‘Naegleria Floweri’ In Pakistan – OpEd


Naegleria fowleri is a single-celled, free-living amoeba commonly found in warm freshwater environments such as lakes, hot springs, and poorly maintained swimming pools. It is known to cause a rare but severe infection called primary amebic meningoencephalitis (PAM). Naegleria fowleri is also called a “brain-eating amoeba” because it can cause a brain infection when water goes up the nose. 

PAM is a devastating brain infection that occurs when Naegleria fowleri amoebas enter the body through the nose, usually when individuals swim or dive in warm freshwater. Once the amoeba enters the nasal passage, it travels through the olfactory nerve to the brain, causing inflammation and destruction of brain tissue. While the number of reported cases is relatively low, they are often severe and have a high fatality rate. PAM is a rapidly progressive and usually fatal infection, with very few reported cases of survival.

Symptoms start 1 to 12 days (median five days) after swimming or having another nasal exposure to water containing Naegleria. People die 1 to 18 days (median five days) after symptoms begin. PAM is difficult to detect because the disease progresses rapidly, so diagnosis sometimes occurs after the patient dies. Signs and symptoms of the infection include: Initial stages include Severe frontal headache, Fever, Nausea, and Vomiting, which further leads to a Stiff neck, seizures, altered mental status, hallucinations, and ultimately coma. Infections are treated with a combination of drugs. It is still unclear how well these drugs work.

The disease is generally fatal; among well-documented cases, there are only five known survivors in North America: one from the United States in 1978, one from Mexico in 2003, two from the United States in 2013, and one from the United States in 2016. The first U.S. survivor’s condition gradually improved during a one-month hospitalization. The only reported side effect of treatment was a reduction in leg sensation for two months after discharge, which gradually improved. There was also no detection of Naegleria fowleri three days post-treatment. It has been suggested that the first survivor’s strain of Naegleria fowleri may have been less virulent, contributing to the patient’s recovery. In laboratory experiments, a California survivor’s strain did not cause damage to cells as quickly as other strains, suggesting that it is less virulent than strains recovered from other fatal cases.

The first reported case of Naegleria fowleri infection occurred in Australia in 1965. It involved a young boy swimming in a warm freshwater lake. The boy developed symptoms of meningitis, and subsequent laboratory testing identified Naegleria fowleri as the causative agent. This case marked the first recognized occurrence of a Naegleria fowleri infection and led to further research and understanding of the amoeba and its potential to cause severe illness. Since then, additional cases have been reported in various parts of the world, primarily associated with warm freshwater environments. Here are some notable instances of Naegleria fowleri-related infections and deaths in different countries;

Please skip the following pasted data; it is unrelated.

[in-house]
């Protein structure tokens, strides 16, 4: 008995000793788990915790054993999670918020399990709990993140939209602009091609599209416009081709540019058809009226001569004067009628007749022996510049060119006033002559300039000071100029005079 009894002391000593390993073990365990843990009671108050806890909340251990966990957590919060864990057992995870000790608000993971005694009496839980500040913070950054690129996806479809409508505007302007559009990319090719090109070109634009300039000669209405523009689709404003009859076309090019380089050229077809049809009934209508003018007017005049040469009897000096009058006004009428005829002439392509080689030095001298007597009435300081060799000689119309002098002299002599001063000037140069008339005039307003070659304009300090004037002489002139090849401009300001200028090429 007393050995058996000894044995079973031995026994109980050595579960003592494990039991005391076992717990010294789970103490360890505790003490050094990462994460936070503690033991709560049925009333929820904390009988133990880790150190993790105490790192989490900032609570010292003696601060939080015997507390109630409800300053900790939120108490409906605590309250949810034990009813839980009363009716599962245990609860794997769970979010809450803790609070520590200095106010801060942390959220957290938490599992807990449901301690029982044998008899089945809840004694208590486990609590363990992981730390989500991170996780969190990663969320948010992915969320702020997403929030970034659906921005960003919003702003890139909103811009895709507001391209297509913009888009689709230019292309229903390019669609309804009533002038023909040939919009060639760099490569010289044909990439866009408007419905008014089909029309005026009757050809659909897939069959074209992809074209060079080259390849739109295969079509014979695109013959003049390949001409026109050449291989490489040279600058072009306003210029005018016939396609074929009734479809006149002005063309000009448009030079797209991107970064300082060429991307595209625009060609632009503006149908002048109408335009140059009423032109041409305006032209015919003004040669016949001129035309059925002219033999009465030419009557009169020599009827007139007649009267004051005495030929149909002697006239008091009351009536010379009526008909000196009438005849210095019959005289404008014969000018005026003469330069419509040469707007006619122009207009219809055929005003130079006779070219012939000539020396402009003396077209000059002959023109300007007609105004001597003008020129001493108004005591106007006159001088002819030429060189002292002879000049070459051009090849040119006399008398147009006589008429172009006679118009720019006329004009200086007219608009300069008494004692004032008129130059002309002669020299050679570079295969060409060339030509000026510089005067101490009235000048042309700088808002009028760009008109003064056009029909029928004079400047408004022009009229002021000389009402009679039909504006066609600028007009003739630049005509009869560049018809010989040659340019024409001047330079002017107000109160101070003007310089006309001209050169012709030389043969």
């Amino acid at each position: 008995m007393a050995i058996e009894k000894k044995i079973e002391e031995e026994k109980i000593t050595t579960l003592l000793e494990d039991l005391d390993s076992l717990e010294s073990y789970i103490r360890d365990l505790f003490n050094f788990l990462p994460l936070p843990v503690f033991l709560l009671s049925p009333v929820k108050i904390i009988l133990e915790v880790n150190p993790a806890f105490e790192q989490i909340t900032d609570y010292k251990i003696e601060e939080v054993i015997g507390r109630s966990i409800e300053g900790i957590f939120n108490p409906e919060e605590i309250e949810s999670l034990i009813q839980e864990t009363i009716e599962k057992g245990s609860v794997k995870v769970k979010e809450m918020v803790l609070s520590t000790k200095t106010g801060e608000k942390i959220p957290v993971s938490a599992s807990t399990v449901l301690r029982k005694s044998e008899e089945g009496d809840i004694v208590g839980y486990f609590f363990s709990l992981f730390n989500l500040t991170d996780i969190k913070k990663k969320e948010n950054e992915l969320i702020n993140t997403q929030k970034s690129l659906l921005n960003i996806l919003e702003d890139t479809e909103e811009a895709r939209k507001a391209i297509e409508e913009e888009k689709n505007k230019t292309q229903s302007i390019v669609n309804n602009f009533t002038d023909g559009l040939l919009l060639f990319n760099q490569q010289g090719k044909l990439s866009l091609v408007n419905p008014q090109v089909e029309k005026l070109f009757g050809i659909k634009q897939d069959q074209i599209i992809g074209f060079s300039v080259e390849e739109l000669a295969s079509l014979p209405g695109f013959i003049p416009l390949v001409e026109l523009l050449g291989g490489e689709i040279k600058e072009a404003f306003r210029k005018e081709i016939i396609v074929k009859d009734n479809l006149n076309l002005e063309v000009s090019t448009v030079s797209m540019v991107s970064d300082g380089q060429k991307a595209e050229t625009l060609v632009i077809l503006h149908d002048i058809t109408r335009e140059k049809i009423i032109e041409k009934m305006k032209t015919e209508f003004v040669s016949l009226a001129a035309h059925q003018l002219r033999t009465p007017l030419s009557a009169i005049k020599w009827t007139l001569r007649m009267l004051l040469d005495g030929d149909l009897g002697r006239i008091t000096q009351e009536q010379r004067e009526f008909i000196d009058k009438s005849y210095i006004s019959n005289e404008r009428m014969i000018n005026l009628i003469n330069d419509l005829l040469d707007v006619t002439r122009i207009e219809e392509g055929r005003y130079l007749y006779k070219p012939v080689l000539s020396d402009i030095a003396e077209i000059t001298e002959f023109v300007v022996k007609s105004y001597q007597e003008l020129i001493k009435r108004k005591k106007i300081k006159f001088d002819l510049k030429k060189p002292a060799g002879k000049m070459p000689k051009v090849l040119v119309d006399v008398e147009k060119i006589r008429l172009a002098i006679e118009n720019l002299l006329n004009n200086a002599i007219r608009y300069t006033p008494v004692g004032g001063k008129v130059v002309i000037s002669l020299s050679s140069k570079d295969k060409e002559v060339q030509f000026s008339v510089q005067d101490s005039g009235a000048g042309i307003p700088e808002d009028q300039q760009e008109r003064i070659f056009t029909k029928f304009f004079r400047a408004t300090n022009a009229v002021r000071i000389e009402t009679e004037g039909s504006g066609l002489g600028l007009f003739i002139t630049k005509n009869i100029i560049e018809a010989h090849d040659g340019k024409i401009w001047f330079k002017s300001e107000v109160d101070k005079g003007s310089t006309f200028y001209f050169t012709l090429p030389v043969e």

Australia: In 2007, an outbreak of Naegleria fowleri infections occurred in New South Wales, Australia. This outbreak was associated with warm freshwater bodies and boiling springs. Several cases were reported, and unfortunately, they resulted in multiple deaths.

United States: Most reported PAM cases have occurred in the United States, primarily in southern states with warm climates. Outbreaks and individual cases have been reported over the years, mostly associated with warm freshwater recreational activities. In 2011, there was an outbreak of Naegleria fowleri infections associated with warm freshwater lakes in the southern United States, particularly in Florida. Several cases were reported, leading to multiple deaths.In 2013, two cases of Naegleria fowleri infection were reported in Arkansas, resulting in two fatalities.Individual cases have been reported in other states over the years, although they remain relatively rare.

Pakistan: Currently 2023, Karachi is facing this brain-eating amoebic disease, and till now, more than three patients have died. In Pakistan, the first case of PAM was reported in 2008, and up until October 2019, 146 cases had been reported from Karachi. In only a decade, the number of PAM cases in Pakistan exceeded those reported in the USA in half a century (i.e., 142 points between 1968 and 2019). Pakistan has experienced several cases of Naegleria fowleri infections, particularly in the southern province of Sindh. These cases have been associated with contaminated water sources, including poorly maintained water supply systems and swimming pools. The number of issues and fatalities has varied over the years.

It is important to emphasize that while Naegleria fowleri infections are severe, they are infrequent. The disease risk can be minimized by avoiding activities involving warm freshwater exposure, such as swimming in warm freshwater bodies or using inadequately chlorinated swimming pools. Additionally, following proper water hygiene practices, such as using nose clips or holding the nose shut when engaging in water-related activities, can reduce the risk of infection.

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